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The Emerging European Politics
Political Polarization Proceeds in Europe

Europe’s political crack-up continues this week as governments fall and populist parties surge. First, as Open Europe reports:

Austrian Chancellor Werner Faymann… announced his shock resignation after losing the support of his Social-Democratic party (SPÖ). He had come under increasing pressure due to the victory of the far-right FPÖ in the first round of the presidential elections in April – a direct result of the migration crisis. In a statement, Faymann, who has been Chancellor since 2008 said, “This country needs a Chancellor who gets full support from his party. The government needs to make a strong new start. Whoever does not have this support cannot accomplish this task.” Faymann’s resignation is unlikely to trigger new elections. Austria’s ruling coalition has a mandate until 2018, and the SPÖ is expected to nominate a new Chancellor in the coming days.

Meanwhile to the north:

A new Insa poll for Bild puts German Chancellor Angela Merkel’s CDU/CSU on 30.5% (-1.5) – its lowest score ever recorded by the polling institute. Her centre-left coalition partners, the SPD, are on 19.5%, giving the current grand coalition government a total of 50% –  17 percentage points lower than when it formed after the last federal elections in 2013. Meanwhile, the right-wing populist AfD is on 15% (+1.5%); the Greens on 13%; hard-left Die Linke on 10%, and the liberal FDP on 8%.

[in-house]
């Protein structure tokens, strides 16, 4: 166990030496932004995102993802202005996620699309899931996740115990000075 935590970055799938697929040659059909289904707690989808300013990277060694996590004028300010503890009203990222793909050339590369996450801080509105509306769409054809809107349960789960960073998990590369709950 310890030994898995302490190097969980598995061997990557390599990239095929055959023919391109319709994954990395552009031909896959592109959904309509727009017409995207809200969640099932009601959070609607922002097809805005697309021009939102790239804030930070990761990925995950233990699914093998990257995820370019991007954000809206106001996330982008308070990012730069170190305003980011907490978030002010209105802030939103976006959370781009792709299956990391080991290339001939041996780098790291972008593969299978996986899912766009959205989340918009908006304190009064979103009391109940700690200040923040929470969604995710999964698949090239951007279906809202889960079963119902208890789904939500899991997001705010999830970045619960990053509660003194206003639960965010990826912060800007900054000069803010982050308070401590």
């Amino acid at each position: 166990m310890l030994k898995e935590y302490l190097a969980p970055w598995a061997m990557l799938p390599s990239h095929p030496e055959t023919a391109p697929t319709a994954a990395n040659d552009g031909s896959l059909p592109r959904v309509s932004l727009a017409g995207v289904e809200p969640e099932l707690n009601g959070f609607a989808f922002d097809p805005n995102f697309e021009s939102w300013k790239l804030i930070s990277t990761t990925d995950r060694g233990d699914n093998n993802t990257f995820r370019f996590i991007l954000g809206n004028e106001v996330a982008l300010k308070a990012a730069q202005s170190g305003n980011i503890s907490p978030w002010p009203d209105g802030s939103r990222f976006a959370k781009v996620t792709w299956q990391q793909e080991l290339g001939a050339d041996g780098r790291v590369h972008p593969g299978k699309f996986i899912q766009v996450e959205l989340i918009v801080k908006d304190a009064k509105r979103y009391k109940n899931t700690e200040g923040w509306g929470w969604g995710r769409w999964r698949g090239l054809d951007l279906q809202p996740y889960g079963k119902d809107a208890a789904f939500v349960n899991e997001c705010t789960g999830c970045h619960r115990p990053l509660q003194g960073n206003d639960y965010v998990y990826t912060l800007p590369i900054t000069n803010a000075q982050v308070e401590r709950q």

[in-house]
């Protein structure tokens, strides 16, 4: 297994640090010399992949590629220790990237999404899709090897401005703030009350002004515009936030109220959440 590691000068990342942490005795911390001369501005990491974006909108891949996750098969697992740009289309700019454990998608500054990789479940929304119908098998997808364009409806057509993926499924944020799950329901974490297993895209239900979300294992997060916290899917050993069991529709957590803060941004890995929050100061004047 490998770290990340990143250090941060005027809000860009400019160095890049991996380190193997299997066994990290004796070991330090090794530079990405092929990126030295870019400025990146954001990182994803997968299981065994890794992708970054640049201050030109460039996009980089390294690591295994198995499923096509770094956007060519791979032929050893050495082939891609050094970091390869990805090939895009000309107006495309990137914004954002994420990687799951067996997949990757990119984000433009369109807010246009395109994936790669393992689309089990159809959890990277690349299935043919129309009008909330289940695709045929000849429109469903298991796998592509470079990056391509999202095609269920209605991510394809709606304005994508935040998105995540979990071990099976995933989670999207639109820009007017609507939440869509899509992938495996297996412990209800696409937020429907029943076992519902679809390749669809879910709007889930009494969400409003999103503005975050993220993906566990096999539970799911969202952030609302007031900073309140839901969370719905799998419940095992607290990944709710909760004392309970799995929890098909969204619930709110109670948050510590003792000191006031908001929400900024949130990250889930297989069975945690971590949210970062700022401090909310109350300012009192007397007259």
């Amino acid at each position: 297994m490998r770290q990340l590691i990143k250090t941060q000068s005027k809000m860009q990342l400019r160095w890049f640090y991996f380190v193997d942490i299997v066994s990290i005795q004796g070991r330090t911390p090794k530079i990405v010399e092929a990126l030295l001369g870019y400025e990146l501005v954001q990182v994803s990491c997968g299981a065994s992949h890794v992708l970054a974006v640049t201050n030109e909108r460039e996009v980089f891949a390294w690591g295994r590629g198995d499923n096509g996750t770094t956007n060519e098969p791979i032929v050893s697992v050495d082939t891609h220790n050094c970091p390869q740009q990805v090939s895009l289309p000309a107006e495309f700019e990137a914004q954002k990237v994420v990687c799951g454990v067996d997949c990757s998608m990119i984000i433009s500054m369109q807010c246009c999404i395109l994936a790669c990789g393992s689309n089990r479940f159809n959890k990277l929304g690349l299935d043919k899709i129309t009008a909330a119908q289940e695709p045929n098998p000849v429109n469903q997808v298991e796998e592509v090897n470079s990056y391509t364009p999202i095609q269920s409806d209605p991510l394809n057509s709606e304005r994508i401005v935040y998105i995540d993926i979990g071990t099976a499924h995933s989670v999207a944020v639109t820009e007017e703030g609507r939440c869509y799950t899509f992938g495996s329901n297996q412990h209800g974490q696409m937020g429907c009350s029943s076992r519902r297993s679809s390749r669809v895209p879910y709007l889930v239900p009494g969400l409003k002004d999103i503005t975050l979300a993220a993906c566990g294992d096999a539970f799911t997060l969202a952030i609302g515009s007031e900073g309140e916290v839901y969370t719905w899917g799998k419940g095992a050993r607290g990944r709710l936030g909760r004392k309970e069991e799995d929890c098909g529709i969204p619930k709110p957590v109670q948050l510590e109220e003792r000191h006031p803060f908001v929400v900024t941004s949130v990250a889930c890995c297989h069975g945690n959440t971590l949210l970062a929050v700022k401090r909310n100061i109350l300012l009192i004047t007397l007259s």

No prizes for guessing which issue is driving these two developments.

And in Club Med, the Spanish far-left is consolidating:

Spain’s anti-austerity Podemos party has joined forces with its smaller leftwing rival, Izquierda Unida, in a move that boosts the prospects for the country’s far left in the forthcoming general election and piles fresh pressure on the centre-left Socialists.

The joint list has potentially important ramifications for the general election next month, not least because it increases the chances that the Socialists (PSOE) will be pushed into third place, depriving the centre-left party of its decades-old status as the leading voice of the Spanish left. Depending on how centrist voters respond to the pact, it could also raise the chances of a left-of-centre majority after June 26.

While in Italy, Beppe Grillo’s populist Five Star movement is surging:

The anti-establishment 5-Star Movement has overtaken Prime Minister Matteo Renzi’s Democratic Party (PD) as Italy’s most popular party ahead of crucial local elections next month, according to the latest opinion poll.

The Index Research poll, commissioned by current affairs program Piazza Pulita and broadcast on Monday evening, showed 28.4 percent of Italians would now vote for 5-Star in a national election, compared with 28.0 percent for the PD.

“Things fall apart; the centre cannot hold.” At least not if it keeps performing like it has been in Europe lately.

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